What were your feelings at the prospect of sailing around Cape Horn?
I was eager.
Describe your rounding of Cape Horn – the highs, lows, disasters, fears, joys.
All this can be found in STORM PASSAGE.
In more specific detail, what was the weather like during your rounding of Cape Horn?
I first rounded Cape Horn in December 1975 navigating with a sextant. There was some sleet and snow for the days as I neared the Horn so I kept sailing south until one day I got a single sun sight through clouds that caused me to believe I could turn east. I did and sighted the Diego Ramirez Islands before nightfall. During the night the wind increased to Force 12. The day I passed south of Horn Island without seeing it there were twenty foot breaking waves on each quarter. I tied myself in the cockpit and hand steered at hull speed of eight knots and more under bare poles all day. The servo-rudder from the Aries was in the water and a rooster tail rose from it as from a hydroplane. Around sunset the wind dropped to perhaps fifty knots and I thought the Aries could steer. I went below pleased that the water I was bailing from the bilge into the Atlantic that night had come that morning from the Pacific.
It is a myth that it is always that way.
I sailed around Cape Horn again in 1992 with the woman who was then my wife from New Zealand to Uruguay in RESURGAM, a She 36. The day of the Horn was flat calm in the morning and twenty knots from the northeast in the afternoon. I wrote then, “Some nights Pavarotti has laryngitis. Some days Cape Horn is just another place.”
What kind of shore-side support did you receive during your rounding of Cape Horn – specifically weather advice?
None. No sponsors. No shore team. No PR agent. No way to call for help.
The way I’ve always sailed, though I do have a Yellowbrick on GANNET, the ultralight Moore 24 I am presently sailing, to enable my wife and others to track me.
How did you feel once you were safely past Cape Horn?
I was glad to be passed Cape Horn, but by no means safe. I would still be at sea in the Southern Ocean for three more months and more than 10,000 miles.
What is your perspective today of the voyage you made and specifically your passage round Cape Horn?
I am seventy-two years old—seventy-three next month—and on my sixth circumnavigation, several of which have been pushing the edge of human experience, including my present one. After that first circumnavigation, I set out in an open boat, a stock Drascombe Lugger, which was at least as difficult and as dangerous as my first circumnavigation. I’m proud that I persisted on that first voyage through two earlier failed attempts and through hull and sail damage, that I made a total commitment. At the start of my third, and successful attempt, at Cape Horn, I wrote, “Victory or death.” Now, I’d probably write, “Completion or death,” for I don’t believe we conquer capes or oceans or mountains, we only transit them. But I was going to succeed that third time or die trying; and that is good to have proven about yourself.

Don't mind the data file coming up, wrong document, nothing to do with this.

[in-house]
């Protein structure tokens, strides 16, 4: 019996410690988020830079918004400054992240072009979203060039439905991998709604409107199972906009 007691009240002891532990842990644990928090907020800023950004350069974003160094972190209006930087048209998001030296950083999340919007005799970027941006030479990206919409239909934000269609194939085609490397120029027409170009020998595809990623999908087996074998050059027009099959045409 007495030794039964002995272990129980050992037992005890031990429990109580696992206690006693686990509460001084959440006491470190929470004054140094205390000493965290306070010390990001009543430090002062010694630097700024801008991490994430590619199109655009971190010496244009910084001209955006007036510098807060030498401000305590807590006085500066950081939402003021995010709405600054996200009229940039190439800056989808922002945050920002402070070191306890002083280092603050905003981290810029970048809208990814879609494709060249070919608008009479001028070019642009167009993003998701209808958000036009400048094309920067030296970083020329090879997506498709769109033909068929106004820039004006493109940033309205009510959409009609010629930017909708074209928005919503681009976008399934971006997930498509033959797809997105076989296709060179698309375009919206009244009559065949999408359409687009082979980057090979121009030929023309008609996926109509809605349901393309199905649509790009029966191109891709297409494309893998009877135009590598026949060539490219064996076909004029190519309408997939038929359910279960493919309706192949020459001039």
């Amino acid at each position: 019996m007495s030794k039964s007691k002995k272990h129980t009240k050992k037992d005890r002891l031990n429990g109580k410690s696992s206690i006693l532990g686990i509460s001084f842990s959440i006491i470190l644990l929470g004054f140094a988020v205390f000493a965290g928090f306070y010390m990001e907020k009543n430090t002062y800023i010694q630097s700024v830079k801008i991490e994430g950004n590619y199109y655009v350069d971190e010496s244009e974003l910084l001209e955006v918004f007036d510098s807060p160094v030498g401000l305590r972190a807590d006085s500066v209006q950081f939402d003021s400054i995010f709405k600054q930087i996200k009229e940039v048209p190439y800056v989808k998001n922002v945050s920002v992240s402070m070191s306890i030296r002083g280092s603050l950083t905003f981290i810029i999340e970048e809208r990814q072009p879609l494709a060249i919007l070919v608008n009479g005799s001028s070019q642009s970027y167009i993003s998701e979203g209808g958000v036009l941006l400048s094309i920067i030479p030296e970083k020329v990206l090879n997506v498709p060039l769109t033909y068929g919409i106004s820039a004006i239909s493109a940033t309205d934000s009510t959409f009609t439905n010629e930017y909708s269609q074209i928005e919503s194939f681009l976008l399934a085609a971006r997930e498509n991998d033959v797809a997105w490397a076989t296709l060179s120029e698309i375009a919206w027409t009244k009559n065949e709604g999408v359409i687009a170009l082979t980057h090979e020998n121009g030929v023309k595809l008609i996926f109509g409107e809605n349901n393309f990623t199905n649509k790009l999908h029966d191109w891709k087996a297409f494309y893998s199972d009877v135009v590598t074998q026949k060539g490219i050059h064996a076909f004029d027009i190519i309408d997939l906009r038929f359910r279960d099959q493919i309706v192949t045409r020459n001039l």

C About you
What briefly is your background? (Were you bought up near the sea? Did you learn to sail early? Did your parents sail? etc)
In a jest of the non-existent gods, I was born about as far from the ocean as possible, in Saint Louis, Missouri. No one in my family sailed. I learned from books and taught myself when I bought my first boat at age twenty-five in California.
How do you manage stress?
I have led a very stressful life, both at sea and on land. (See the next answer.) I am used to stress. Occasionally I scream at the sky. But mostly I carry on.
What was the best moment in your life?
I have circumnavigated five times and am now attempting a sixth. I have been married six times to five women, and many other women of great charm, intelligence, beauty, and sensuality of two generations have shared some of their lives with me. I’ve written a good many books, seven of which have been published, and a few poems that I think deserve to be remembered.
There has been too much joy to choose one.
What was the worst moment in your life?
The worst part of my life was my childhood. I don’t dwell on it.
If you are not a professional sailor, what do you do now?
I don’t get paid for sailing, but for writing. I stopped working for other people the day before I left San Diego, California, on my first attempt at Cape Horn in 1974.
Did your experience of Cape Horn affect your attitudes to life in general?
I don’t think so. I think my attitude toward life preceded that first voyage and affected it, rather than the other way around. The only difference was that before the voyage I thought I could do it. Afterwards I knew I could.
(The following refers to a comment in Adrian’s cover letter, probably book publisher hype.)
I would like to comment on your statement that Cape Horn is the most feared of the Great Capes. I don’t fear Cape Horn. I rather doubt that you do either, but that is just a guess. I respect the honorable difficulty of sailing around it. But fear? No.
And I am not claiming to have courage. I never have. I do have nerve, which is the willingness after having prepared as well as possible and reduced risk as much as possible, still to attempt to do something where the result is uncertain and may be fatal.